After You Read
Improving Study Skills: Underlining and Marginal Glossing
In colleges and universities, students need to read large numbers of articles and books and be able to repeat the information in papers and on tests. This is a lot to remember. Taking notes on reading can help. Highlighting, underlining, and writing notes in the margin are all useful tools to help remember information more effectively and to help locate the information more readily when it is needed at a later time. The Strategy box gives instruction and practice on these important skills.
3 Underlining and Marginal Glossing
• Discuss with students when it is appropriate to underline in a book. Ask students to discuss what they do with important or academic readings in their fi rst language. Do they underline? Do they use highlighter pens? How about marginal notes? Notes on note cards or on paper?
• Review the concept of main points and supporting details to assist students in knowing what to highlight.
• Go over the way the underlining and note taking were done in the example paragraphs in the Student Book on pages 143–144. What type of information is underlined? What information has boxes drawn around it? Were complete sentences underlined? • The role of marginal glossing is for the student
to leave indications summarizing the material in a paragraph or section. It does not matter if others understand what the student writes in the margins.
• Read the explanation in the Introduction box with students.
• Discuss the three questions in the box as a class. • Ask students what techniques they use to help
them memorize or remember things.
A Memory for All Seasonings
• Note that this passage is longer than most of the other passages in the Student Book.
• Have students read the passage silently or follow along while they listen.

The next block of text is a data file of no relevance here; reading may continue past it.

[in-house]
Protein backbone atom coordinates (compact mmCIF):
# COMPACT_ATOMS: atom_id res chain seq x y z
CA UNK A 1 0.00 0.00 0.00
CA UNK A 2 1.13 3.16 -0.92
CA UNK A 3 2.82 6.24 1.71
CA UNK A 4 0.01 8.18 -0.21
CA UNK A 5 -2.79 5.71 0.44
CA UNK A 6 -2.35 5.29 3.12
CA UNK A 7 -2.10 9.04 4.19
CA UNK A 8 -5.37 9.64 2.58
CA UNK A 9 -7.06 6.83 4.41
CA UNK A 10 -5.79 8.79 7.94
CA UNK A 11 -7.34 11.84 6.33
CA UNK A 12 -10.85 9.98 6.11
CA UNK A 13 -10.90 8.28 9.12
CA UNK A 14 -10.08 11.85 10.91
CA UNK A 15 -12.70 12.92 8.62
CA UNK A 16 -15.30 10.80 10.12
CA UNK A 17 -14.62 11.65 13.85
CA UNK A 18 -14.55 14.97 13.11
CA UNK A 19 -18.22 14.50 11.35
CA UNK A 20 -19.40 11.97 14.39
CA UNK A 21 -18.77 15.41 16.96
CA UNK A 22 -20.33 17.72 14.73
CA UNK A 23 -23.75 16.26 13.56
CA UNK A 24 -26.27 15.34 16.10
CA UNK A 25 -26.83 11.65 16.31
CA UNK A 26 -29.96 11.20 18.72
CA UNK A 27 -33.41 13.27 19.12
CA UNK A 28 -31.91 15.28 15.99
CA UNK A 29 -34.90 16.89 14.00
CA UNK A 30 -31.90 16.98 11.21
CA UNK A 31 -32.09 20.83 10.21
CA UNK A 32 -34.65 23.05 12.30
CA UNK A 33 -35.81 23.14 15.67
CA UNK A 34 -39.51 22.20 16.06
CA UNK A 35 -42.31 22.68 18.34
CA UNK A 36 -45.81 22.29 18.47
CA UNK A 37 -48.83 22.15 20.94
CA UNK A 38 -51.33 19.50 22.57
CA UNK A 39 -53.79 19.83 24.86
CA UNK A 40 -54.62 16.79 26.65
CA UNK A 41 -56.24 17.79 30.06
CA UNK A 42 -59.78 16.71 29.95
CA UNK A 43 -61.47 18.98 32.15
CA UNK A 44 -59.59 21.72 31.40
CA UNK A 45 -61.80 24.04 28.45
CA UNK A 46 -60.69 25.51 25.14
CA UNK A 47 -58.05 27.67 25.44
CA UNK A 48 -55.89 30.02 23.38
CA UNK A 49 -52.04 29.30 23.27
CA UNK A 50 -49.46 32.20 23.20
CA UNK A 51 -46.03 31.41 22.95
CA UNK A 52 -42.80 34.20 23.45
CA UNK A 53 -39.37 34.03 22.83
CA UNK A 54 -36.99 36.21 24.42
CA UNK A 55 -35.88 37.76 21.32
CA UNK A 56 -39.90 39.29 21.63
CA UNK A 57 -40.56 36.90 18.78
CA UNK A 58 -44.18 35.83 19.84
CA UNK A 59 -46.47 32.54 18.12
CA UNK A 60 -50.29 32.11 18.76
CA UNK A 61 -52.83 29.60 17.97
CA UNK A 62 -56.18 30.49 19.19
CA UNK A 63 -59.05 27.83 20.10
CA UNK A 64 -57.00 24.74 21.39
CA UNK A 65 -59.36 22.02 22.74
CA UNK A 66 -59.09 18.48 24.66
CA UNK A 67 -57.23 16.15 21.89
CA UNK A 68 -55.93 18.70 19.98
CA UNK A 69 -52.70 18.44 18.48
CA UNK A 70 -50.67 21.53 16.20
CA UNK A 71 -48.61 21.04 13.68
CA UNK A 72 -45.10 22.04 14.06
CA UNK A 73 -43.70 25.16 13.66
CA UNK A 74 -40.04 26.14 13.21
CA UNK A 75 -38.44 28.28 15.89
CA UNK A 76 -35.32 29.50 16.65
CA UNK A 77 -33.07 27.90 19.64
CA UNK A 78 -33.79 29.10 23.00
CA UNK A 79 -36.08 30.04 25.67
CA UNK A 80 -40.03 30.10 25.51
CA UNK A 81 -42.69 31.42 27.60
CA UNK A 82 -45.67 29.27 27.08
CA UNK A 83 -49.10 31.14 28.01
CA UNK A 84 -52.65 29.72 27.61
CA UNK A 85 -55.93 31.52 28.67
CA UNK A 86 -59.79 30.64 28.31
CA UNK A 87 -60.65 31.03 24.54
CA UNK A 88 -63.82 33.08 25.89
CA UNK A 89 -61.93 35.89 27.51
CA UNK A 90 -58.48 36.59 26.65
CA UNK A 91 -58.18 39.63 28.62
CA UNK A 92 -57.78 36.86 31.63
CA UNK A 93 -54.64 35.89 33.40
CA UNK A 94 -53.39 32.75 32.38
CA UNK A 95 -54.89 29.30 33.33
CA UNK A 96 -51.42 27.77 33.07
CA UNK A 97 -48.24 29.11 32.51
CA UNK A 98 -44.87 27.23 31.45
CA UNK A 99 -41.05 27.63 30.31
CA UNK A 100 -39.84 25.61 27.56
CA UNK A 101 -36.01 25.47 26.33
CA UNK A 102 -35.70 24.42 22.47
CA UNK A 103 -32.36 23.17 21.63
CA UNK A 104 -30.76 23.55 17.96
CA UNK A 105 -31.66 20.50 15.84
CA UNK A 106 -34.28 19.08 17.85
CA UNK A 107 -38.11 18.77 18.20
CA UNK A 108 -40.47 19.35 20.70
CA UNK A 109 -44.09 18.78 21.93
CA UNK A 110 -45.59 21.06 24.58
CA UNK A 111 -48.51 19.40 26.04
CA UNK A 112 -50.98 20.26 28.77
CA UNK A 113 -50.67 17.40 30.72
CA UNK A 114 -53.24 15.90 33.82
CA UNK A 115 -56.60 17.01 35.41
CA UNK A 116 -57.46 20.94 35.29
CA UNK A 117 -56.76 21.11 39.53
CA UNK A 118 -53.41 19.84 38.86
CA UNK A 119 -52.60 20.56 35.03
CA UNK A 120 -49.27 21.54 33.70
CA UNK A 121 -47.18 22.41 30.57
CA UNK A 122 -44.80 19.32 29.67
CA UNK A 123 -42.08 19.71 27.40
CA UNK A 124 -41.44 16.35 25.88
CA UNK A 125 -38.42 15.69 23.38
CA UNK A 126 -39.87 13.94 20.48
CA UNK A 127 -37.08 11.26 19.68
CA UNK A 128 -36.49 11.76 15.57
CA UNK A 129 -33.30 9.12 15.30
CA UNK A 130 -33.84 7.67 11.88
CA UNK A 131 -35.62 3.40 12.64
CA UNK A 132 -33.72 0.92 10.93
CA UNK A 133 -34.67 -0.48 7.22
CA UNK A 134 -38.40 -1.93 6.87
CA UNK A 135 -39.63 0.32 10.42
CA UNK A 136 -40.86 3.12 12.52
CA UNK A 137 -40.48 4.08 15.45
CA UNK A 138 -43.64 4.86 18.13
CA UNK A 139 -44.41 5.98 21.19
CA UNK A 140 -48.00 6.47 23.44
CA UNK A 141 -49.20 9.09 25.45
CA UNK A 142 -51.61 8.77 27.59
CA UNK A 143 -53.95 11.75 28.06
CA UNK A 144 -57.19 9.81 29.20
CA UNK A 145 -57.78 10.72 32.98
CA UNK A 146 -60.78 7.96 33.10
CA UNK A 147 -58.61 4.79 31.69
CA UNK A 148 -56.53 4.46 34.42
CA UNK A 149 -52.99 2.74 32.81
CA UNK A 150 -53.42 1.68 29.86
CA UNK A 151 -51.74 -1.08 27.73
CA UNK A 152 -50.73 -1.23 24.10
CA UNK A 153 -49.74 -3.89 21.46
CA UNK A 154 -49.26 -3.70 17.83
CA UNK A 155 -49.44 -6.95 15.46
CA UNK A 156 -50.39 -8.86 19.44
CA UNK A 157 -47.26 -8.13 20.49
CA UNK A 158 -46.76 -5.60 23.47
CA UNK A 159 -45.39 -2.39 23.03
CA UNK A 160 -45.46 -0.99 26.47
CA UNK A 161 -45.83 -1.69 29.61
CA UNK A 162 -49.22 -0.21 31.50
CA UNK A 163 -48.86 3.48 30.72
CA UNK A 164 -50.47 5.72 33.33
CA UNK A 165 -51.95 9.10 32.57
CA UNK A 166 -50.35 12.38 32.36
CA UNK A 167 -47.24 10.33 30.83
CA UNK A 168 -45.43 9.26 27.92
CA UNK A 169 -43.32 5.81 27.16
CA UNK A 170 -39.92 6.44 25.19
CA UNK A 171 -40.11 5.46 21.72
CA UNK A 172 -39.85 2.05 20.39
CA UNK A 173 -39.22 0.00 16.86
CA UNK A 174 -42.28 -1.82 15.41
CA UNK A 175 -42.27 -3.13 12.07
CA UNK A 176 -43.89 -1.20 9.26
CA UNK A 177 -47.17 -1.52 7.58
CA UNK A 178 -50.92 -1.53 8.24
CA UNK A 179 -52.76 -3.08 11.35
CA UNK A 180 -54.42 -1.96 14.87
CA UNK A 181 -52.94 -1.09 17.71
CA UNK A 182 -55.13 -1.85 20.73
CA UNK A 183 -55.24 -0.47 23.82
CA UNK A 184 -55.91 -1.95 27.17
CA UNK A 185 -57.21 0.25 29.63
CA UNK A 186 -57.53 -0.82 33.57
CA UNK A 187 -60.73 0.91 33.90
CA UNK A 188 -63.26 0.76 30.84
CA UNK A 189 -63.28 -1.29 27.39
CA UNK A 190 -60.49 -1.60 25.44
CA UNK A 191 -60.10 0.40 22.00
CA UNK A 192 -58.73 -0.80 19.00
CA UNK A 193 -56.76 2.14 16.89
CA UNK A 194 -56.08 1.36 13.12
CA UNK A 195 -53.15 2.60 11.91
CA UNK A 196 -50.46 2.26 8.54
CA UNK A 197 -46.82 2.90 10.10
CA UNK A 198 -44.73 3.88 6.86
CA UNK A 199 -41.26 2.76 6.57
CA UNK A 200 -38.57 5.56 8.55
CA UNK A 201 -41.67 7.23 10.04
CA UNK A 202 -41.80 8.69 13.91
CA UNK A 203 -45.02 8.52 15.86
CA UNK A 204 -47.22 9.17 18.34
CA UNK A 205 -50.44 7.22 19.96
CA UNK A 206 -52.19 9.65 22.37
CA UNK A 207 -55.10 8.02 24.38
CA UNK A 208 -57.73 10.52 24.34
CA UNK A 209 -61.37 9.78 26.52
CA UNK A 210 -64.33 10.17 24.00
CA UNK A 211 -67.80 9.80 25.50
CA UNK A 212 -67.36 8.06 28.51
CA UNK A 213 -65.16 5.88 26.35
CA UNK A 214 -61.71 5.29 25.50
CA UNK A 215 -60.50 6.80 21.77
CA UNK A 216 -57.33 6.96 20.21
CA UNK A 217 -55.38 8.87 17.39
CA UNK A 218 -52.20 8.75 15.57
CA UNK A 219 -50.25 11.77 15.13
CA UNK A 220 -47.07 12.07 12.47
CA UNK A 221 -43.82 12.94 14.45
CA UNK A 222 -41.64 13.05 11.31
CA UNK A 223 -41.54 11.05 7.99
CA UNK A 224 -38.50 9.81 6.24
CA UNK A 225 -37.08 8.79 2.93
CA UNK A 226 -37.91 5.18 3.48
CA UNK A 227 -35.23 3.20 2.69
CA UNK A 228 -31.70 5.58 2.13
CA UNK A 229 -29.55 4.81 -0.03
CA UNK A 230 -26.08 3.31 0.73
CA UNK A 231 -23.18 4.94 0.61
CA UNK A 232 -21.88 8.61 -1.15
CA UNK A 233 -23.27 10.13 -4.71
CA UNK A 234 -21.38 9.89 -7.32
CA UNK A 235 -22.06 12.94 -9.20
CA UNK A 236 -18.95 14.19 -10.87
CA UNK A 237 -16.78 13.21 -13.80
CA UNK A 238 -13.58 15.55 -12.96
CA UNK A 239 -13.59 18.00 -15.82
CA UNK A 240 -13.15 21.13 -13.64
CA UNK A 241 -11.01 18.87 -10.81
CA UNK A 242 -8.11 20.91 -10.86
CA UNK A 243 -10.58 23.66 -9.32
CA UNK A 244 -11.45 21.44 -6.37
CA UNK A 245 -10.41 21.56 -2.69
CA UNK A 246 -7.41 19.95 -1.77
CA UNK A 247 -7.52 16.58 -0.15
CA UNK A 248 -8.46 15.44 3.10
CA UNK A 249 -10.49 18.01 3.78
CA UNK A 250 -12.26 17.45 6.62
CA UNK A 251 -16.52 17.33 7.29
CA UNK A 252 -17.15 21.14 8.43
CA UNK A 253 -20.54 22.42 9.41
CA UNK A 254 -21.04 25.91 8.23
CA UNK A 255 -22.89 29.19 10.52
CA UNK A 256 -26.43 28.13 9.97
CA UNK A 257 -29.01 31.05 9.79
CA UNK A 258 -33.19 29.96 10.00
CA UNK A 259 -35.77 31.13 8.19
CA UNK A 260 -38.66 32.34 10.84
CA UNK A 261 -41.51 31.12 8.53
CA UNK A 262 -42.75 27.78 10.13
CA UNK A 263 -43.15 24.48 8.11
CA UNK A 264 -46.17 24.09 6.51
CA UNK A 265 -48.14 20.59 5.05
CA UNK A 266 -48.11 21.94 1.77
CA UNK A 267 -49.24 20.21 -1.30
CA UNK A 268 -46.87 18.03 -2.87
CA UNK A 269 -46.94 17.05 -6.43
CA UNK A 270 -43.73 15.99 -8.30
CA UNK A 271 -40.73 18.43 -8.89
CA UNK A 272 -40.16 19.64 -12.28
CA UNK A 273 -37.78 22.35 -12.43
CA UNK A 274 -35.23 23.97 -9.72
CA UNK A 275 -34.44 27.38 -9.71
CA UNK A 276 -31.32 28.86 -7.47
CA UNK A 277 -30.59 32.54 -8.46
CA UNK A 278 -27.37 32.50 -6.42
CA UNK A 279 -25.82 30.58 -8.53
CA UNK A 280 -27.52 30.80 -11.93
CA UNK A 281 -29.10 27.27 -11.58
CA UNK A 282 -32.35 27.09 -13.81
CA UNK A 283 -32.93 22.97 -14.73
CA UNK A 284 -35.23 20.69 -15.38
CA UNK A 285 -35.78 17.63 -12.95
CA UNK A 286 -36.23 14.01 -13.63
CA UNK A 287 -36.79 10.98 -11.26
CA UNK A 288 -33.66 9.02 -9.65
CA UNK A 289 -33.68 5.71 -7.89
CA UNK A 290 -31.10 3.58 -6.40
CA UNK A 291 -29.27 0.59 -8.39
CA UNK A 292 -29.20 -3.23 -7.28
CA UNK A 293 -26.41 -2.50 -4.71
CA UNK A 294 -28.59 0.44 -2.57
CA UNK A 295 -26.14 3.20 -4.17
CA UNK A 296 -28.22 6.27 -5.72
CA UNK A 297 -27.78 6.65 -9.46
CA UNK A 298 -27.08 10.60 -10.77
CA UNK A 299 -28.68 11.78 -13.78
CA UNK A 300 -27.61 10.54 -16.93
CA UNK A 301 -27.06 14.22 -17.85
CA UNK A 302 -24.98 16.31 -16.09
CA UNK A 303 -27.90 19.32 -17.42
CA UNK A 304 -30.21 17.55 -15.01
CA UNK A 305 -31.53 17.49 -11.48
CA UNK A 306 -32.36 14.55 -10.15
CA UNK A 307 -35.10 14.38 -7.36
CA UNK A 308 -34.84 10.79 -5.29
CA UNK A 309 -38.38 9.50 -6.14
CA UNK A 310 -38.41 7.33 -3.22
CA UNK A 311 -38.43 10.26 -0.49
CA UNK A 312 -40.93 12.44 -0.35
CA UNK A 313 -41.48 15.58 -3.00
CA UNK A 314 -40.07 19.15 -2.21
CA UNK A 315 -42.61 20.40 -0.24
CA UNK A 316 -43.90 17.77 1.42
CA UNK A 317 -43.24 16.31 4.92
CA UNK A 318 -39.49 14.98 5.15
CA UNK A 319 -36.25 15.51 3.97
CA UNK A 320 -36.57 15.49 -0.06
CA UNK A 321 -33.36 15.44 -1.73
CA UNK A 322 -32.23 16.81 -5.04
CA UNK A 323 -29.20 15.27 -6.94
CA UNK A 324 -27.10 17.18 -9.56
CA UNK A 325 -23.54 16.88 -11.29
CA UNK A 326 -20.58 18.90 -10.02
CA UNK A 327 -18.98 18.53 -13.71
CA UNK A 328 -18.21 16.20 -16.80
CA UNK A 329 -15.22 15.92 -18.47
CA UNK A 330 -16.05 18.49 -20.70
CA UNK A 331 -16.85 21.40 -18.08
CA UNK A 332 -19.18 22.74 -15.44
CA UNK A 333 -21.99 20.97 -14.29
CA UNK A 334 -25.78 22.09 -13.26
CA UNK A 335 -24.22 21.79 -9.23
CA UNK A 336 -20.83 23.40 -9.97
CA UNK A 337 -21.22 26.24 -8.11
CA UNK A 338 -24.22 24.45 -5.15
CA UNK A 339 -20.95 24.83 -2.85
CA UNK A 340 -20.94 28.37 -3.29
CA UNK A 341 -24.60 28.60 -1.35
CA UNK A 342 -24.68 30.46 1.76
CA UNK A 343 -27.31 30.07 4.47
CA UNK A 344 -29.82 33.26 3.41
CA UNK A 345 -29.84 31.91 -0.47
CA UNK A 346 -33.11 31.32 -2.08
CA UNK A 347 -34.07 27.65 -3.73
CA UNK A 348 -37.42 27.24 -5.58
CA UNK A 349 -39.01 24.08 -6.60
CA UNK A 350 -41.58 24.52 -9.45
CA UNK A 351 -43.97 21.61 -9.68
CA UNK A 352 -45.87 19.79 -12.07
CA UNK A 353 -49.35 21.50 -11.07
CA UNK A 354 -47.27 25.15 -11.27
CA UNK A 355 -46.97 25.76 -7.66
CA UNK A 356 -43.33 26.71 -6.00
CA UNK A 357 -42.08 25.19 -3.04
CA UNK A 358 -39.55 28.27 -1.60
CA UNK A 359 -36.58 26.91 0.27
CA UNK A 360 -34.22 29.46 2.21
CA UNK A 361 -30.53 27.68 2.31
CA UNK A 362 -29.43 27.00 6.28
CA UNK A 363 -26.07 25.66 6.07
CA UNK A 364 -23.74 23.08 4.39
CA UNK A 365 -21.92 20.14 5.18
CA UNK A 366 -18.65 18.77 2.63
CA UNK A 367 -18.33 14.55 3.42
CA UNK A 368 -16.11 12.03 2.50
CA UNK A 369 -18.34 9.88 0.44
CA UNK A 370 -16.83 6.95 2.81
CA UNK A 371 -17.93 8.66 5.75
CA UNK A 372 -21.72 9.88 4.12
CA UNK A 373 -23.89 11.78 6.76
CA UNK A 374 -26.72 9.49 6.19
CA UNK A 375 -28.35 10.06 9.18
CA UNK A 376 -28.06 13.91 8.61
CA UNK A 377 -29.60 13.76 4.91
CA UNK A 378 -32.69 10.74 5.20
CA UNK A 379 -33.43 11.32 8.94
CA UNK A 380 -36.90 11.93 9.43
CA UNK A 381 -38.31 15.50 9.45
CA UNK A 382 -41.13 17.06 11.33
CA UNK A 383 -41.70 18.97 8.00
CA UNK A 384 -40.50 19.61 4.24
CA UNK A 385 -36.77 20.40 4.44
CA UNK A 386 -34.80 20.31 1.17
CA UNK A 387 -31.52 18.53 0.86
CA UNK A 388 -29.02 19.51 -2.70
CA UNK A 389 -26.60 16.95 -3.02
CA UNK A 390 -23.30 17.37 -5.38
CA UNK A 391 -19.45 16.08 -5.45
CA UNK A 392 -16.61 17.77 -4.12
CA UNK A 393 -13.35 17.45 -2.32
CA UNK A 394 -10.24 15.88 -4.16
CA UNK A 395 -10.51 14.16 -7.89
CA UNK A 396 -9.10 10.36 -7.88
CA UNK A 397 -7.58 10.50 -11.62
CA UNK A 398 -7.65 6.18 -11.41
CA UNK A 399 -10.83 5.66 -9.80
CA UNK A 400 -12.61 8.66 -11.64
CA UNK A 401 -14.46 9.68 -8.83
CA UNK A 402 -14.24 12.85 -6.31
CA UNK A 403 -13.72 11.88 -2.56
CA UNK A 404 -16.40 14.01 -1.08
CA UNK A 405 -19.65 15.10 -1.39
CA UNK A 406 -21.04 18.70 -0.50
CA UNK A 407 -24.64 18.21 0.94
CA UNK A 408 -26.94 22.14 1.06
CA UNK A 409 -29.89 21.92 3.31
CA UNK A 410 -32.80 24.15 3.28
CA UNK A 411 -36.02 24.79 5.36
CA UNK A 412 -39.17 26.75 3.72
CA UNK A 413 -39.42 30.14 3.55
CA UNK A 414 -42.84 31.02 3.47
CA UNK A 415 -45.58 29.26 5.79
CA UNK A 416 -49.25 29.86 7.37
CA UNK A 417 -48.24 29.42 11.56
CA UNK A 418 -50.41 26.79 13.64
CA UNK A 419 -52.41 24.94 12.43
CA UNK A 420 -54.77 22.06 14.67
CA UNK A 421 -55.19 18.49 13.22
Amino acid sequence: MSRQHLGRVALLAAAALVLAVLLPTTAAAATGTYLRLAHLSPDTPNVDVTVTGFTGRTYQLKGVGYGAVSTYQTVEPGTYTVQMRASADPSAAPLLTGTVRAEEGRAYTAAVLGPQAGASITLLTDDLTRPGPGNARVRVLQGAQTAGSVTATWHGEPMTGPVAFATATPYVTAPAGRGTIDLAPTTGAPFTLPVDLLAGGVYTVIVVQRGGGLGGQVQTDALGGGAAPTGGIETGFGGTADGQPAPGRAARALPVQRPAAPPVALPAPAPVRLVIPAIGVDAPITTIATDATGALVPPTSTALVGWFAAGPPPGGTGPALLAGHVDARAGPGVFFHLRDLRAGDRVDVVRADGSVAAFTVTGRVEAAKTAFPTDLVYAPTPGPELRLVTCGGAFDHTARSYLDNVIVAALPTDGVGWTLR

• Tell them to underline any words or phrases that are new or that they don’t understand. Remind them not to use a dictionary during this part of the lesson. • You may wish to have students complete activity 4,
Recalling Information, on page 145 before doing activity 3, Underlining and Marginal Glossing, on page 143. This means skipping activity 3 which immediately follows the reading. You will want to give students detailed directions on how to complete this activity.
• Explain to students that the initial scene of the reading is a restaurant where a young man is working.
• In the United States universities are not funded as well as those in some other countries, so students pay a great amount for tuition. Many students also move away from home to go to college and are thus in need of money. Working as a waiter in a restaurant is a common way to earn money while in college.
• A large part of a waiter’s earnings come from tips. In an American restaurant it is customary to tip the waiter 15 percent of the bill. If the service is particularly good, it is customary to leave 20 percent.
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Student Book pages 136–149
• Do not read the questions in the order that the answers appear in the text.
• The answers to all of these questions should have been underlined or noted in the students’ texts. They are introducing new ideas or explaining main points.
4 Recalling Information
• This section is a bit different from other comprehension sections so far in that it asks students to complete the sentences with the correct information. All of the answers are correct or incorrect based on their veracity and not on grammatical accuracy.
• Have students complete this task individually. You may wish to give them a specifi c time limit.
• Correct the answers together as a class.
1. C 2. B 3. B 4. C 5. C 6. A
7. B 8. A or C
Writing a schematic diagram of materials can help students organize their thoughts and fi gure out what doesn’t fl ow well or where there are gaps. The study map in the following Strategy and activity helps students fi gure out the main ideas and supporting details. A study map can also be used to show causality or correlation.